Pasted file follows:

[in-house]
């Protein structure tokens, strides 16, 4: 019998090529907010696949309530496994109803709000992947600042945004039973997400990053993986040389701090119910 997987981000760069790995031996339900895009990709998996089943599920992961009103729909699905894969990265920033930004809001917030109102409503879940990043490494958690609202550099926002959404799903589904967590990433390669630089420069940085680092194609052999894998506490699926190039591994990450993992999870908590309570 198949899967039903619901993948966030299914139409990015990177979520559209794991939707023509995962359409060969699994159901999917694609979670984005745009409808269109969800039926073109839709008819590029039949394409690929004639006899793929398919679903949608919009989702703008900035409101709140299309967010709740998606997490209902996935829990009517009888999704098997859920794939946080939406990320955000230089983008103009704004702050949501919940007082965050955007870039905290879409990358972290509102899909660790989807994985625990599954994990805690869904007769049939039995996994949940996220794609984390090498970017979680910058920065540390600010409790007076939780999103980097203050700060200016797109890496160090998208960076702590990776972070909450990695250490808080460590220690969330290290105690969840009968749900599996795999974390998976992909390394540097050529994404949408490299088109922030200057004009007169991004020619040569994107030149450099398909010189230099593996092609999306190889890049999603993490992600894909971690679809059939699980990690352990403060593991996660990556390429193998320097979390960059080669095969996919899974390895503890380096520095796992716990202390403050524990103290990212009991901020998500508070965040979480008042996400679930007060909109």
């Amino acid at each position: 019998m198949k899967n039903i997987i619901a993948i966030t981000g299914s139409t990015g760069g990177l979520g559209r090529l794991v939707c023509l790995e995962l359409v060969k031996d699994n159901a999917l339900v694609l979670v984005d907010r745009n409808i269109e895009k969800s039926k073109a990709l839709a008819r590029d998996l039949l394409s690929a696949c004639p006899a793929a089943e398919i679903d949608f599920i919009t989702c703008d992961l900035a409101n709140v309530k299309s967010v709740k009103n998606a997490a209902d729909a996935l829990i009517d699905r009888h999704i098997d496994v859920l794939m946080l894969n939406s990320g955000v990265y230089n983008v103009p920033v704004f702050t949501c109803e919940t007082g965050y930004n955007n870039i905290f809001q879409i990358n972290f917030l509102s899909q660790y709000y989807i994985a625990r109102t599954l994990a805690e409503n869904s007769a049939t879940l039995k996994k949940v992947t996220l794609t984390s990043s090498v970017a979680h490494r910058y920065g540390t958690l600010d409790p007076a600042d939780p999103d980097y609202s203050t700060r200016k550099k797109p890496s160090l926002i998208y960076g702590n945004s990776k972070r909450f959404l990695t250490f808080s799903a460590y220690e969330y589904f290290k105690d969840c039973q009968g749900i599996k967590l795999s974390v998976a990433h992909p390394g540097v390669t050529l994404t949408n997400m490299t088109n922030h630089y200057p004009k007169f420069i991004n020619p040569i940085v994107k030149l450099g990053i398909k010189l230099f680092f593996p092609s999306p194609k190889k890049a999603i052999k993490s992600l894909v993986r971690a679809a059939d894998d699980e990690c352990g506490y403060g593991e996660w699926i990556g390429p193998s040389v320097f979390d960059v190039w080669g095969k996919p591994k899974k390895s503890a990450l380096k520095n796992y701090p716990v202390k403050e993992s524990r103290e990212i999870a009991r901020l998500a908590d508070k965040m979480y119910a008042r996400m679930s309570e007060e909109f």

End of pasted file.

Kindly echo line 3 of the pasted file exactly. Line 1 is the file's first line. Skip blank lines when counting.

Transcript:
């Amino acid at each position: 019998m198949k899967n039903i997987i619901a993948i966030t981000g299914s139409t990015g760069g990177l979520g559209r090529l794991v939707c023509l790995e995962l359409v060969k031996d699994n159901a999917l339900v694609l979670v984005d907010r745009n409808i269109e895009k969800s039926k073109a990709l839709a008819r590029d998996l039949l394409s690929a696949c004639p006899a793929a089943e398919i679903d949608f599920i919009t989702c703008d992961l900035a409101n709140v309530k299309s967010v709740k009103n998606a997490a209902d729909a996935l829990i009517d699905r009888h999704i098997d496994v859920l794939m946080l894969n939406s990320g955000v990265y230089n983008v103009p920033v704004f702050t949501c109803e919940t007082g965050y930004n955007n870039i905290f809001q879409i990358n972290f917030l509102s899909q660790y709000y989807i994985a625990r109102t599954l994990a805690e409503n869904s007769a049939t879940l039995k996994k949940v992947t996220l794609t984390s990043s090498v970017a979680h490494r910058y920065g540390t958690l600010d409790p007076a600042d939780p999103d980097y609202s203050t700060r200016k550099k797109p890496s160090l926002i998208y960076g702590n945004s990776k972070r909450f959404l990695t250490f808080s799903a460590y220690e969330y589904f290290k105690d969840c039973q009968g749900i599996k967590l795999s974390v998976a990433h992909p390394g540097v390669t050529l994404t949408n997400m490299t088109n922030h630089y200057p004009k007169f420069i991004n020619p040569i940085v994107k030149l450099g990053i398909k010189l230099f680092f593996p092609s999306p194609k190889k890049a999603i052999k993490s992600l894909v993986r971690a679809a059939d894998d699980e990690c352990g506490y403060g593991e996660w699926i990556g390429p193998s040389v320097f979390d960059v190039w080669g095969k996919p591994k899974k390895s503890a990450l380096k520095n796992y701090p716990v202390k403050e993992s524990r103290e990212i999870a009991r901020l998500a908590d508070k965040m979480y119910a008042r996400m679930s309570e007060e909109f």